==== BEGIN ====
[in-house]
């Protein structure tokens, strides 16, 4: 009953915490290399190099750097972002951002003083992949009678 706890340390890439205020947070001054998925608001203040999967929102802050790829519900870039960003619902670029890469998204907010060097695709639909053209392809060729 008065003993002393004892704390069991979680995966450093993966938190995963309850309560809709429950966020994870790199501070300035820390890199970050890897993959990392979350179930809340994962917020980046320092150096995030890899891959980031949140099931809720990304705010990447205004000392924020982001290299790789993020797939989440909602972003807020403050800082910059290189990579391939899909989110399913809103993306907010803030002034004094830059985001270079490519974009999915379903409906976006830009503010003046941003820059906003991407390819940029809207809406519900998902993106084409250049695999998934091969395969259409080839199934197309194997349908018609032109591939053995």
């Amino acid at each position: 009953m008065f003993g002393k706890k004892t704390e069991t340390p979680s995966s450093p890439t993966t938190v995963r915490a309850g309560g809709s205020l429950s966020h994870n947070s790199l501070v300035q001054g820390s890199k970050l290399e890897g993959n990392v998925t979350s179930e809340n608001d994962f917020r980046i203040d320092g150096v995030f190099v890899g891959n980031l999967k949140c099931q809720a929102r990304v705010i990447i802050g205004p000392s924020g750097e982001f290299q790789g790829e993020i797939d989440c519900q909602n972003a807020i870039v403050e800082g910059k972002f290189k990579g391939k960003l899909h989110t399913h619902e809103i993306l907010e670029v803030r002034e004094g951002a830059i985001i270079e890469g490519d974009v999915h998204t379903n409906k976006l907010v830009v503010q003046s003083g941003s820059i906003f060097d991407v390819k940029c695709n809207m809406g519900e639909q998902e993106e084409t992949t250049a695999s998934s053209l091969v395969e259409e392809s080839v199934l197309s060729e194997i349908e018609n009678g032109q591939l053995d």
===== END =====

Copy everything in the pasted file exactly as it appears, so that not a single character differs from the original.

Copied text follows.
[in-house]
């Protein structure tokens, strides 16, 4: 009953915490290399190099750097972002951002003083992949009678 706890340390890439205020947070001054998925608001203040999967929102802050790829519900870039960003619902670029890469998204907010060097695709639909053209392809060729 008065003993002393004892704390069991979680995966450093993966938190995963309850309560809709429950966020994870790199501070300035820390890199970050890897993959990392979350179930809340994962917020980046320092150096995030890899891959980031949140099931809720990304705010990447205004000392924020982001290299790789993020797939989440909602972003807020403050800082910059290189990579391939899909989110399913809103993306907010803030002034004094830059985001270079490519974009999915379903409906976006830009503010003046941003820059906003991407390819940029809207809406519900998902993106084409250049695999998934091969395969259409080839199934197309194997349908018609032109591939053995």
């Amino acid at each position: 009953m008065f003993g002393k706890k004892t704390e069991t340390p979680s995966s450093p890439t993966t938190v995963r915490a309850g309560g809709s205020l429950s966020h994870n947070s790199l501070v300035q001054g820390s890199k970050l290399e890897g993959n990392v998925t979350s179930e809340n608001d994962f917020r980046i203040d320092g150096v995030f190099v890899g891959n980031l999967k949140c099931q809720a929102r990304v705010i990447i802050g205004p000392s924020g750097e982001f290299q790789g790829e993020i797939d989440c519900q909602n972003a807020i870039v403050e800082g910059k972002f290189k990579g391939k960003l899909h989110t399913h619902e809103i993306l907010e670029v803030r002034e004094g951002a830059i985001i270079e890469g490519d974009v999915h998204t379903n409906k976006l907010v830009v503010q003046s003083g941003s820059i906003f060097d991407v390819k940029c695709n809207m809406g519900e639909q998902e993106e084409t992949t250049a695999s998934s053209l091969v395969e259409e392809s080839v199934l197309s060729e194997i349908e018609n009678g032109q591939l053995d």